Scott

Harrisonburg native Brandon Scott has been a pro wrestler for 13 years.

Ever since he was a small child, pro wrestling has been a huge part of Brandon Scott’s life.

Scott would gather around the television with his father, Wayne, and watch World Championship Wrestling (WCW) shows like WCW Saturday Night and WCW Monday Nitro, hanging on every word and maneuver delivered by superstars such as Ric Flair, Sting and the New World Order (nWo).

That being the case, it came as a shock to no one who knew him that Scott wanted to be a professional wrestler when he grew up. But that didn’t mean there weren’t doubters.

“Almost everyone told me, ‘You’re too small, you’ll never make it,’” Scott said. “Well, I made it.”

Scott did, in fact, make it. The 5-foot-8, 190-pound Harrisonburg native, whose real name is Brandon Mowbray, began training at the age of 17 and made his professional debut in September 2006—the same month he turned 18.

Now, 13 years after his first taste of in-ring action, Scott boasts an impressive resume that many aspring grapplers would be envious of. He’s wrestled in several different companies, including WWE.

“I knew from the time I was four or five years old that this is what I wanted to do,” Scott said. “My dad took me to a WCW show at Harrisonburg High School in 1993, and I was hooked. I knew that I could do what those guys were doing in the ring, regardless of how big or small I ended up being.”

After beginning his career in House of Pain Wrestling (HoPWF) and the National Wrestling League (NWL), Scott later worked for World Xtreme Wrestling (WXW), Vanguard Championship Wrestling (VCW), Pennsylvania Premiere Wrestling (PPW) and MCW Pro Wrestling, winning more than 10 different championships and various tournaments along the way.

In May 2016, Scott had the opportunity to wrestle for Global Force Wrestling (GFW), a promotion founded by WWE Hall of Famer Jeff Jarrett. Later that year, WWE came calling.

Scott first appeared on WWE programming on the Sept. 12, 2016 episode of WWE Monday Night RAW, facing WWE superstar Bo Dallas. He wrestled Curt Hawkins on the Sept. 13 episode of WWE Main Event, and appearedagain in a match with Ali on the Mar. 28, 2017 edition of WWE 205 Live.

After a two-year absence from WWE programming, Scott returned earlier this year on the Apr. 1, 2019 episode of Monday Night RAW, where he teamed up with fellow independent wrestler Elijah King in a 2-on-1 handicap match against Braun Strowman from Washington, D.C.’s Capital One Arena.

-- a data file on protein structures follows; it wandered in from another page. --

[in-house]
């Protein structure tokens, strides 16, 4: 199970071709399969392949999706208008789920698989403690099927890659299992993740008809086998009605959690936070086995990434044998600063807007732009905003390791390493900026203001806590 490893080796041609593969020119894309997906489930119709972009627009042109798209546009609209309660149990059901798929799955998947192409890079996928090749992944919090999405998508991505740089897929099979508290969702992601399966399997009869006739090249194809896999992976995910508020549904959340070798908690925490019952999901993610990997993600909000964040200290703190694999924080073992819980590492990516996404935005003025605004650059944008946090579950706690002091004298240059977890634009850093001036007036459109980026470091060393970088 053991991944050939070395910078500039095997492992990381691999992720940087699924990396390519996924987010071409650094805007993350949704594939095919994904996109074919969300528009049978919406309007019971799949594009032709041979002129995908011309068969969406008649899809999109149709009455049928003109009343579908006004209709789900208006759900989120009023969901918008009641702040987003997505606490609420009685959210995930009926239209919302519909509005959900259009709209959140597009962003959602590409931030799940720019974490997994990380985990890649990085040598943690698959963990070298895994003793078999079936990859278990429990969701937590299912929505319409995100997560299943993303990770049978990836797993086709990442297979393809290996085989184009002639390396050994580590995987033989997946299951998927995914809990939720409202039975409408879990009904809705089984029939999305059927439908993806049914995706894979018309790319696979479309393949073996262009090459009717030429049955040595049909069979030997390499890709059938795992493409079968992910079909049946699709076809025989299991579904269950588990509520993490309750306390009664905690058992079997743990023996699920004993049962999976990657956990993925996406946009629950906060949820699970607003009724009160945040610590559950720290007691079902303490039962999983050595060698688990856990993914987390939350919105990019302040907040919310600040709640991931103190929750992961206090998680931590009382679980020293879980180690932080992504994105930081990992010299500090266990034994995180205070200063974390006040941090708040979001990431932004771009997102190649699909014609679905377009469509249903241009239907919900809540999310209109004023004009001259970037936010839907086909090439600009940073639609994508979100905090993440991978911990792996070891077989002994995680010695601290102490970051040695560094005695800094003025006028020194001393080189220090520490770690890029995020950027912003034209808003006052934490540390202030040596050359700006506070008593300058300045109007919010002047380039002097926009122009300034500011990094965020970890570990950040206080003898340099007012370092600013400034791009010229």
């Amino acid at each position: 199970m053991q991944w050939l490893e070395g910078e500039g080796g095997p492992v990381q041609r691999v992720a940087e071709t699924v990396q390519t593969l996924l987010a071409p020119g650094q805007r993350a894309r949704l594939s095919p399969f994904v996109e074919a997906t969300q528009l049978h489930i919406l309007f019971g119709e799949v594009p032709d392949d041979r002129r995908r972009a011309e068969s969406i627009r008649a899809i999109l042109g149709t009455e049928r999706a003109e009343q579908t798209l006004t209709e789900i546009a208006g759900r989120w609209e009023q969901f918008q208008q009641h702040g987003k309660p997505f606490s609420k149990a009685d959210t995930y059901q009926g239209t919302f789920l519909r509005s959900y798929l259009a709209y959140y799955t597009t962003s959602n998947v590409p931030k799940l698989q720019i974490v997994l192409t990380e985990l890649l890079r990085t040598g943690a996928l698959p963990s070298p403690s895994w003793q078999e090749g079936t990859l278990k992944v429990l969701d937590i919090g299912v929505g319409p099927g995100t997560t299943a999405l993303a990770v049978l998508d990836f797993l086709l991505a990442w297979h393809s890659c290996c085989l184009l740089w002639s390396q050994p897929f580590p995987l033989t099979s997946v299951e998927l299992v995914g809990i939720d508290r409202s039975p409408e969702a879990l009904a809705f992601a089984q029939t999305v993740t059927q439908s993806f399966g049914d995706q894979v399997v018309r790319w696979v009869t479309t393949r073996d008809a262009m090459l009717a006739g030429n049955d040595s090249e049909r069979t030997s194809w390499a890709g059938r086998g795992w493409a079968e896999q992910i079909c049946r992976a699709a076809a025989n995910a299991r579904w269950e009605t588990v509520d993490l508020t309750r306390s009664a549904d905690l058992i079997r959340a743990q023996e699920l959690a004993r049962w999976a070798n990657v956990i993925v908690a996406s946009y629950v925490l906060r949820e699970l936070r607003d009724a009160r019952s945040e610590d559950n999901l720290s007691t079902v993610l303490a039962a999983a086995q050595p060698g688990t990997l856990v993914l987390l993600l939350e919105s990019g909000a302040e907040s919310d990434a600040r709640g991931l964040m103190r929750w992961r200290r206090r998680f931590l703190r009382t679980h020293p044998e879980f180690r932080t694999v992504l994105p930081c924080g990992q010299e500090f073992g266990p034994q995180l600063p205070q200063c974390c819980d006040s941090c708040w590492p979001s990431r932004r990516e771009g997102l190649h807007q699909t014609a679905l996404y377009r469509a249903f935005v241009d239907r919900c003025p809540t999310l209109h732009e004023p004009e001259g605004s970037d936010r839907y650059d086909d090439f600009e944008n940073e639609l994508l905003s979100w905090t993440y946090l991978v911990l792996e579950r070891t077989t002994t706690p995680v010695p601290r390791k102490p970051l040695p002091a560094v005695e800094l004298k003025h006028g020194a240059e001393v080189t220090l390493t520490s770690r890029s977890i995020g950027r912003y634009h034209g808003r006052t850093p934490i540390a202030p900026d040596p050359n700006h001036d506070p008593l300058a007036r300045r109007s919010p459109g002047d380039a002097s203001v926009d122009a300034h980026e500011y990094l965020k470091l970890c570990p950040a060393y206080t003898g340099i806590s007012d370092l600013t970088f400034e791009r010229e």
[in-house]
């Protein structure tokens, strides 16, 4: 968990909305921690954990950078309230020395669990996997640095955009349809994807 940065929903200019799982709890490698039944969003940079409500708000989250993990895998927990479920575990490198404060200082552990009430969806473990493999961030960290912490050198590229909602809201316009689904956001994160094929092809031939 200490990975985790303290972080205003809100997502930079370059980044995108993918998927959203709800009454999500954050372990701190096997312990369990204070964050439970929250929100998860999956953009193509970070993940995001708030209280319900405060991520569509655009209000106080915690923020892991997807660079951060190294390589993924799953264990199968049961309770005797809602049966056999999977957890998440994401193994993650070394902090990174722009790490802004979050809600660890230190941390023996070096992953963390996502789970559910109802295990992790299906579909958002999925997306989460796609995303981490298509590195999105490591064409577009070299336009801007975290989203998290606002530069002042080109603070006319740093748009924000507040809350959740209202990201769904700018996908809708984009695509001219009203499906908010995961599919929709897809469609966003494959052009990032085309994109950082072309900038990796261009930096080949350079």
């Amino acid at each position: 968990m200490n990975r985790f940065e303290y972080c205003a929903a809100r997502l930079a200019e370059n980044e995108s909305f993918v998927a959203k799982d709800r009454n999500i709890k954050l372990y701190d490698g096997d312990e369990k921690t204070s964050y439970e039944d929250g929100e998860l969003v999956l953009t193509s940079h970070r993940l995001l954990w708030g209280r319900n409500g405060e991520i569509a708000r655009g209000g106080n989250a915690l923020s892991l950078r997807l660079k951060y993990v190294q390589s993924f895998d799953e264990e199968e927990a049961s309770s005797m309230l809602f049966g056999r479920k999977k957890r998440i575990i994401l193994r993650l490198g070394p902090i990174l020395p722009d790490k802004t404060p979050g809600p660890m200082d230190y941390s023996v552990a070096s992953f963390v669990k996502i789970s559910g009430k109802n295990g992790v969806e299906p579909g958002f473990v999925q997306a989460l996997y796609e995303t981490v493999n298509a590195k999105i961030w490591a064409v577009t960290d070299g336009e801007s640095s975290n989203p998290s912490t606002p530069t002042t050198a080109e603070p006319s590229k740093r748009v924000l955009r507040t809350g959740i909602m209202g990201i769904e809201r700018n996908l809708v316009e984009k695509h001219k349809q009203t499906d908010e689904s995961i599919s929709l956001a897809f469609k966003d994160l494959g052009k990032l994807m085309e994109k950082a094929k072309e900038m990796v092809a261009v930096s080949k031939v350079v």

“All of those experiences were great,” Scott said. “All I’ve ever wanted to do in my life is be a professional wrestler, so to wrestle on a WWE show was like a dream come true.”

Last Saturday night, Scott returned to MCW when the company ran its first-ever show in Culpeper County at Eastern View High School.

“It’s always nice to wrestle close to home,” Scott said. “Plus, my dad still comes to all the events, wherever they may be, to support me. He had never missed a show until he got sick last year.”

Now feeling better, Wayne Mowbray may soon see a day where he has to travel much farther than Culpeper County to watch his son perform. With more wrestling available via T.V. and streaming services than ever before, it seems like it’s just a matter of time until Brandon becomes a familiar face to larger audiences.

“I never thought I’d see a day with all these options,” Scott said of the current wrestling landscape. “By the time I started in this business, WCW had closed and WWE was the only major option as far as being seen by a large audience in the U.S. Now you have AEW (All Elite Wrestling), Impact, Ring of Honor (ROH) and NWA (National Wrestling Alliance), just to name a few promotions that are easily accessible to fans on T.V. and online. It’s an amazing time to be involved with professional wrestling, whether you’re a wrestler or a fan.”

Pro wrestling has changed in more than just one way, however. As the industry’s reach has expanded with all of the options fans have to consume content, so have the opportunities for wrestlers of all shapes, sizes, colors and backgrounds.

“For me personally, I can remember a time when you had to be at least 6-foot-5 and 275 pounds in order to get noticed, both by companies and fans,” Scott pointed out. “Now, it doesn’t matter how big you are or what you look like; as long as you can perform inside the ring, people are going to notice you. It’s amazing and great all at once.”

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